This webinar offers you the tools and insights to navigate these stages successfully so you are prepared to conquer the next major change – because there will always be another coming down the pipe at you.
Areas Covered in the Session:
Who Will Benefit:
- Adapt to new roles and organizational changes so you stay ahead of the curve - changing what we do and how we do it can be daunting for many of us, especially when it’s in untraveled territory
- Overcome your own resistance to change, which is a natural response. Change can be scary and at the very minimum, requires us to exert energy we normally would not have to exert
- Manage the psychological roller coaster that is a natural part of change - Menninger’s Stages of Response To Change are not so much to be avoided as to be embraced and adapted to our individual situations
- Discern fear vs. excitement as you see change approaching - each can work for you if you handle them correctly
- Control post-change nostalgia for the past - it’s tempting to wish for the “good old days” when we are in the midst of change
- Engage the up and down feelings that change often spawns - these feelings are natural and can help us to get through the change process successfully
- Prepare to embrace each change that comes at you – because in today’s world, more change is inevitable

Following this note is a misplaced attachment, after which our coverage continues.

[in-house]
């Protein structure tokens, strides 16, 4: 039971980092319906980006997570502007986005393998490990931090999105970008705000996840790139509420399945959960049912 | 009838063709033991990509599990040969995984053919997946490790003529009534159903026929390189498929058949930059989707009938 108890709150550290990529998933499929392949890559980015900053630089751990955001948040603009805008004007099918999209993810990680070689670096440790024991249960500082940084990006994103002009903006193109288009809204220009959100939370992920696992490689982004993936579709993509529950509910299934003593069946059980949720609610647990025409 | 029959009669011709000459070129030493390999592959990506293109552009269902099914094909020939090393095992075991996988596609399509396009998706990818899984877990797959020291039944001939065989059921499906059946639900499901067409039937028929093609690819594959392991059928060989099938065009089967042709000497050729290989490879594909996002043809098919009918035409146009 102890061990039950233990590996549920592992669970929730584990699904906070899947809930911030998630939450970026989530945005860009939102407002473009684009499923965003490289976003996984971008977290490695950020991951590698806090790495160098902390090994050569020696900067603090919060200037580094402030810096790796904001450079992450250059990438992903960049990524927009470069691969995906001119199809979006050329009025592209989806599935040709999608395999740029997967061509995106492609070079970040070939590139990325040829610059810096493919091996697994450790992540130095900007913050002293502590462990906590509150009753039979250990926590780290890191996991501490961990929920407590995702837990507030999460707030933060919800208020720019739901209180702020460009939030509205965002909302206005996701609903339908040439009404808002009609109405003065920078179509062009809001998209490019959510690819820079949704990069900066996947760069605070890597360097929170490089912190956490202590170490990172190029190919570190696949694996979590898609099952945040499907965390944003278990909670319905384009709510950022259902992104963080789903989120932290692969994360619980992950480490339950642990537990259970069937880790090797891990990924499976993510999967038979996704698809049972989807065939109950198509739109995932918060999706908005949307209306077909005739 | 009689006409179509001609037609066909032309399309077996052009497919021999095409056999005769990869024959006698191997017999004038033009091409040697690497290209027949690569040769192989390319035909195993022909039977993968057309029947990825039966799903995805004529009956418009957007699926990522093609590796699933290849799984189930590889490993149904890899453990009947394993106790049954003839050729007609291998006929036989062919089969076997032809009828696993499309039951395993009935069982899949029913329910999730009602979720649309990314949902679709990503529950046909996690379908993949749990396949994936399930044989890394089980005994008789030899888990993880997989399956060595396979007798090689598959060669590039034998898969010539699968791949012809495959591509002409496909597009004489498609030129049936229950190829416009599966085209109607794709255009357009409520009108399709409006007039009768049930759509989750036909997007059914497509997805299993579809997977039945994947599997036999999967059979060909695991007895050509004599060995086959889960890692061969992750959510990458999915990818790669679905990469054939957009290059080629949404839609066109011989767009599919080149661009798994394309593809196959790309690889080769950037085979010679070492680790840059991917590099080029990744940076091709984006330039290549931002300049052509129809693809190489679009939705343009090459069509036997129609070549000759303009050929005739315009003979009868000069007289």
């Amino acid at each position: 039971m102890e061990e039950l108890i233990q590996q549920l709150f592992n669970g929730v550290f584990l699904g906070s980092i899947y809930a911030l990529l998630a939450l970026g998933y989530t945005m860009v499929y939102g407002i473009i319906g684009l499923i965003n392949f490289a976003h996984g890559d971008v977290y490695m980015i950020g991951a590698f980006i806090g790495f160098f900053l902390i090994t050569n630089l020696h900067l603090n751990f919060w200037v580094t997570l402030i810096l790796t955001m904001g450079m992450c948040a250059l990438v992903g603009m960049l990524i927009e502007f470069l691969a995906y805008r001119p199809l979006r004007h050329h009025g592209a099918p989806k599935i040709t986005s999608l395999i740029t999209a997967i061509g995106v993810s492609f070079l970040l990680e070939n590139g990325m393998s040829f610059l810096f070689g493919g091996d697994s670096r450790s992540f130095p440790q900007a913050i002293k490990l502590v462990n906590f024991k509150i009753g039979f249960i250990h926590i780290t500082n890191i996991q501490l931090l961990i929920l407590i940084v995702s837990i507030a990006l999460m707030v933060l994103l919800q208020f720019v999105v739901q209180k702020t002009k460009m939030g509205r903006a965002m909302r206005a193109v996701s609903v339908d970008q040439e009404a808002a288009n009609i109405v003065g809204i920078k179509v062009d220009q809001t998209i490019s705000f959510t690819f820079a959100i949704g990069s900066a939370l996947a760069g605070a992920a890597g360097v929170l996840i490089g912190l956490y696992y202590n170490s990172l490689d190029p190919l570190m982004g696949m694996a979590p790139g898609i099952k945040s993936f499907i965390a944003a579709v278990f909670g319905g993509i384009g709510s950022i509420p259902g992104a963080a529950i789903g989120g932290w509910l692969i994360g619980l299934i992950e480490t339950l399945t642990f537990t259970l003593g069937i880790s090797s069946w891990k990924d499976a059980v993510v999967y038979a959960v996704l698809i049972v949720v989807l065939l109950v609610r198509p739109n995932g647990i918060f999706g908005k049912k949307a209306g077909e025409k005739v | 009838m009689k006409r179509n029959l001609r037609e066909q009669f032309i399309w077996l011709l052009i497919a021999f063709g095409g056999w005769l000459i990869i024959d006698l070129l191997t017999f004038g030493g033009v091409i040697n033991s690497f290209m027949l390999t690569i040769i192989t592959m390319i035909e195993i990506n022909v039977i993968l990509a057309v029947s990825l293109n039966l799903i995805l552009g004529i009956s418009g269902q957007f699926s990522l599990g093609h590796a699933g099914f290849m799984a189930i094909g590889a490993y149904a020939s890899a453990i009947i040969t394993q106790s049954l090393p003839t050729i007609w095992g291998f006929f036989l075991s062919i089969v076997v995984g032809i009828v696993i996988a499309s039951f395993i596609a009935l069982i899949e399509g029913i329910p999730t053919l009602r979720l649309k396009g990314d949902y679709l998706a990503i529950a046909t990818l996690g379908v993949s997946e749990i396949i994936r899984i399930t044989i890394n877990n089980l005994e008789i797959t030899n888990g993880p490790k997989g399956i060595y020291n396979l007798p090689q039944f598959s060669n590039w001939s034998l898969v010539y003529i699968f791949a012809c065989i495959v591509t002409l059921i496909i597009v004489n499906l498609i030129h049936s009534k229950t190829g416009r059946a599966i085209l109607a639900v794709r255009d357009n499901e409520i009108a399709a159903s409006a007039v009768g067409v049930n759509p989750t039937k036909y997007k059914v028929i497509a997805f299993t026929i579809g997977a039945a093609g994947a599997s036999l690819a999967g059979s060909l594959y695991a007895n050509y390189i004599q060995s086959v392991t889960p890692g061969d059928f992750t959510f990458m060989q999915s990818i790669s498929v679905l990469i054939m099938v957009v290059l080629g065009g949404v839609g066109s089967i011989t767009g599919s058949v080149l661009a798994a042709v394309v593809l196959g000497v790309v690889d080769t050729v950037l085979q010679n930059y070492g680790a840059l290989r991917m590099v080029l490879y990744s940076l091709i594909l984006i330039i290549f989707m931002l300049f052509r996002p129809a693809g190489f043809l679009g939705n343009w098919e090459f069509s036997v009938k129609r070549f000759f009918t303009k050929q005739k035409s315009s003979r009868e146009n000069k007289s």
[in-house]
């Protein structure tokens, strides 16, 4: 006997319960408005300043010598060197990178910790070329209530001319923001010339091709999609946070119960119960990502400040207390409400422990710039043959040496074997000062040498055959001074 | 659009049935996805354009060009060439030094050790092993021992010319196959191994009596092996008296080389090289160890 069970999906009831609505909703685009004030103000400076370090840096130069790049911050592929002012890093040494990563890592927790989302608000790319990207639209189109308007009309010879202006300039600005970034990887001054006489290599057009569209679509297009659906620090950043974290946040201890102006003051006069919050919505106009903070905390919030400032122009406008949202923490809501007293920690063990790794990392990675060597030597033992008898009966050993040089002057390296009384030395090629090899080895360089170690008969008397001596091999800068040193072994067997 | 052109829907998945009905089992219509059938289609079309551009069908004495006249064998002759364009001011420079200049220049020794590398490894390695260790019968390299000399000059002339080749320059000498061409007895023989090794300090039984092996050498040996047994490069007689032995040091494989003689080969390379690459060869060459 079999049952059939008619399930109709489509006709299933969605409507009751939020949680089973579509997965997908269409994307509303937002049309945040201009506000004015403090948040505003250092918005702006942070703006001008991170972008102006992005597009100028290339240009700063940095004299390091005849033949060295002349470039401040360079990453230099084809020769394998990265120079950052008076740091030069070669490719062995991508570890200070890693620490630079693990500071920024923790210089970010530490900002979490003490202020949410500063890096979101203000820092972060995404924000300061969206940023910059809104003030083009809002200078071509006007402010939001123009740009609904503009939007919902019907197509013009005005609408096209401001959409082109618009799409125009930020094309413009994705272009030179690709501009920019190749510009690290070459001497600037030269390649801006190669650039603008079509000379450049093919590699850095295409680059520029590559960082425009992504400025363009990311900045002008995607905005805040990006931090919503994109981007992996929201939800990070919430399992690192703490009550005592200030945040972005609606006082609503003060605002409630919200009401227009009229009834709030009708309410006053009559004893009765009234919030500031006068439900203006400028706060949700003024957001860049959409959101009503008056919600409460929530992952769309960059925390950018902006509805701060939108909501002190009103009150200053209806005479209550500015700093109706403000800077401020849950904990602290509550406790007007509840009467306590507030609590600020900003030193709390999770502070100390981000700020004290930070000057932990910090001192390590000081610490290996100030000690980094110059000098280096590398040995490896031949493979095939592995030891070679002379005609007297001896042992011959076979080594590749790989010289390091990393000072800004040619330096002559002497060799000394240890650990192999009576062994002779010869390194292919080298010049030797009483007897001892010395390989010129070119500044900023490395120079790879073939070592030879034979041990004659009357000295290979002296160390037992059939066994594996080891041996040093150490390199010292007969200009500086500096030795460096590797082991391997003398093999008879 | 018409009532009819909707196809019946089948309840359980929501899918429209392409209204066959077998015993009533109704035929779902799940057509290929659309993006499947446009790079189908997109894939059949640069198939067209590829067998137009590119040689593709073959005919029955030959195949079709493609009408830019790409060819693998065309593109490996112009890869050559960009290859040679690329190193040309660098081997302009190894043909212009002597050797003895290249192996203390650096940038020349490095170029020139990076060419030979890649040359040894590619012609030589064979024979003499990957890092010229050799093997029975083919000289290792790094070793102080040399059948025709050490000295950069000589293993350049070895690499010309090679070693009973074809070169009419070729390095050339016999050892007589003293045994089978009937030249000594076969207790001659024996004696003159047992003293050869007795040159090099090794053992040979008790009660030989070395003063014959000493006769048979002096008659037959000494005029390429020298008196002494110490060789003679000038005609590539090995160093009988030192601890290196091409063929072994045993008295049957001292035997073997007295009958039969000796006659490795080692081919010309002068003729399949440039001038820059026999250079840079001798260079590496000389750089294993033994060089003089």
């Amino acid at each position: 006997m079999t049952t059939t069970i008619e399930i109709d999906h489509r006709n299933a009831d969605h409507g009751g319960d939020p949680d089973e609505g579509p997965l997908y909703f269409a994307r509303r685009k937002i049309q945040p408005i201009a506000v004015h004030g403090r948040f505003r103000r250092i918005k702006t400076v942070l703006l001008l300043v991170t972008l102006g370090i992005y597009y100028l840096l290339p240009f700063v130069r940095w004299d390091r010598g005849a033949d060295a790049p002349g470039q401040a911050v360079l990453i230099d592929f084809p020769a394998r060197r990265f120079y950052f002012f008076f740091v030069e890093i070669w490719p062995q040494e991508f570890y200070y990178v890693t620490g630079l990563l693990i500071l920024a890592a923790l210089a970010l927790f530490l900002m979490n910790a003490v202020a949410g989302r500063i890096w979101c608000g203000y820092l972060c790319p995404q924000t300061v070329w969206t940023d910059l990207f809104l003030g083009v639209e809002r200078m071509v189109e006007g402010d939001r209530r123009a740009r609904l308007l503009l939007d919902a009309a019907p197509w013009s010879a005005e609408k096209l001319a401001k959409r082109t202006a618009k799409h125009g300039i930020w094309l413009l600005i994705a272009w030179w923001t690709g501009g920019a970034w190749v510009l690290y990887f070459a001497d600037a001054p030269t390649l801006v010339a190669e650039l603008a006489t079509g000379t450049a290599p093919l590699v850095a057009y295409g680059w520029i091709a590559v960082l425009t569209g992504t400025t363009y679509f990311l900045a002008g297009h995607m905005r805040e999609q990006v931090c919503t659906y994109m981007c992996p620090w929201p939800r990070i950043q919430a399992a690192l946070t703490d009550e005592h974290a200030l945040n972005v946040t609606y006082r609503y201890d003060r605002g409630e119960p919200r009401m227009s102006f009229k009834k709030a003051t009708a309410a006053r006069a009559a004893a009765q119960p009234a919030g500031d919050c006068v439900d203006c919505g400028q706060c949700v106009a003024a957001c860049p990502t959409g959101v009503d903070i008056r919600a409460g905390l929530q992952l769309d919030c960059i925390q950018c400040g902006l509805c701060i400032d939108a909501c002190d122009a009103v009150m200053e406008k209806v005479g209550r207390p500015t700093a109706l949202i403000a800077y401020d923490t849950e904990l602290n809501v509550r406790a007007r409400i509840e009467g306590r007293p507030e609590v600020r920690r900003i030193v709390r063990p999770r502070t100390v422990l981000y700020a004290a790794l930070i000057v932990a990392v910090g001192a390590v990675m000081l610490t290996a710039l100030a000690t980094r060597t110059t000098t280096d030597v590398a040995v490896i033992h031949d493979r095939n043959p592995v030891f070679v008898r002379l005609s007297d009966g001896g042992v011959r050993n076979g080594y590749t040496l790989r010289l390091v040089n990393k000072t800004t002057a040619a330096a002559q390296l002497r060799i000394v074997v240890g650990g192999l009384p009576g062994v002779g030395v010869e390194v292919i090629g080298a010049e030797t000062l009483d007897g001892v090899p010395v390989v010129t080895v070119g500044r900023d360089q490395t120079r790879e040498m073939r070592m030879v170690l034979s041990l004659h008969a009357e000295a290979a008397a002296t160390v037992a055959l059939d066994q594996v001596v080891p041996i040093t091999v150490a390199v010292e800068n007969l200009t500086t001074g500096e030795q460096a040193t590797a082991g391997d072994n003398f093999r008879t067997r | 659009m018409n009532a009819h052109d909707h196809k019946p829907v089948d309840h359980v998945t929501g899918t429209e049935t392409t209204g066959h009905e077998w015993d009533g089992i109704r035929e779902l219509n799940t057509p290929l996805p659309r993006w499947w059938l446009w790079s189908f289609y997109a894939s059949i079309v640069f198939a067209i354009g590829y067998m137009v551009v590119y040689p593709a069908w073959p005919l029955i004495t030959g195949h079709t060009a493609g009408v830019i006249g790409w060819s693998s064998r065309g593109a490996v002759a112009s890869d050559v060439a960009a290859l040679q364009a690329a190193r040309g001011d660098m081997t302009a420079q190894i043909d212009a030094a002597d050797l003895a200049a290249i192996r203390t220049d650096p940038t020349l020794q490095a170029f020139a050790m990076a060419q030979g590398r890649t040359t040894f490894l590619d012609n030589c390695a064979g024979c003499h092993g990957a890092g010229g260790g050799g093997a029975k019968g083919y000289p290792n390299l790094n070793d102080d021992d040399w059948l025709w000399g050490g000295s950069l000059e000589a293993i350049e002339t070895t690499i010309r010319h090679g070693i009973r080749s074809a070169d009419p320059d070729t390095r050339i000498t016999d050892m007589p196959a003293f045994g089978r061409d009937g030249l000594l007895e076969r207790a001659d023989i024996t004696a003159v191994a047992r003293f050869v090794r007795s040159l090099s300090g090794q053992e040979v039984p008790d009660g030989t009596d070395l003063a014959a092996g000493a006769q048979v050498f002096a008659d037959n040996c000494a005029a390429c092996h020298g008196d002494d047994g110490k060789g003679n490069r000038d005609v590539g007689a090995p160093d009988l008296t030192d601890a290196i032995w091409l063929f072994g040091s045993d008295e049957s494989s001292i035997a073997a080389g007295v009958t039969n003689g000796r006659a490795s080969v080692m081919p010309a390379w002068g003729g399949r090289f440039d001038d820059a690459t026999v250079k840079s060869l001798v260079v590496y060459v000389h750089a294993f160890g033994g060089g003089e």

- Enhance your chances for job security (not an oxymoron) - organizations are always changing and they tend to stick with those who help rather than hinder the changing process
- Enjoy your job more and have fun in the face of doing more with less
- Identify the differences between things you can change and things you cannot
- Replace whining and pity parties with proactive, positive performance
- Move forward with your life by creating your own pocket of excellence
- Anyone who is new to being a Team Leader
- Supervisor or Manager
Larry Johnson , CSP is the co-author of two top-selling books: Absolute Honesty: Building A Corporate Culture That Values Straight Talk And Rewards Integrity and Generations Inc. – From Boomers To Linksters – Managing The Friction Between Generations At Work. He’s also written for Huffington Post and has been quoted in the Wall Street Journal and the Harvard Business Review. He has been interviewed on CNN. Larry has written more than 200 published articles on the topic of improving organizational culture.
An in-demand speaker and organization culture expert, Larry has delivered more than 2000 paid presentations for association conferences, corporations, and government organizations including Texas Apartment Association, American Bus Association, SHRM (Society of Human Resource Management), National Apartment Association, American Health Care Association, Harley-Davidson, Southwest Airlines, Westinghouse and the Nuclear Regulatory Commission.
He’s also presented more than 300 webinars for his own clients and for various webinar companies.
Larry’s Education & Designation
• M.A. Counseling Psychology - Northern Arizona University, Flagstaff AZ
• B.A. Education - Arizona State University, Tempe AZ
• CSP - Certified Speaking Professional from the National Speakers Association
• 4 years in health care management
• 7 years as training manager in government and the private sector
• 35 years as president of his own training and consulting firm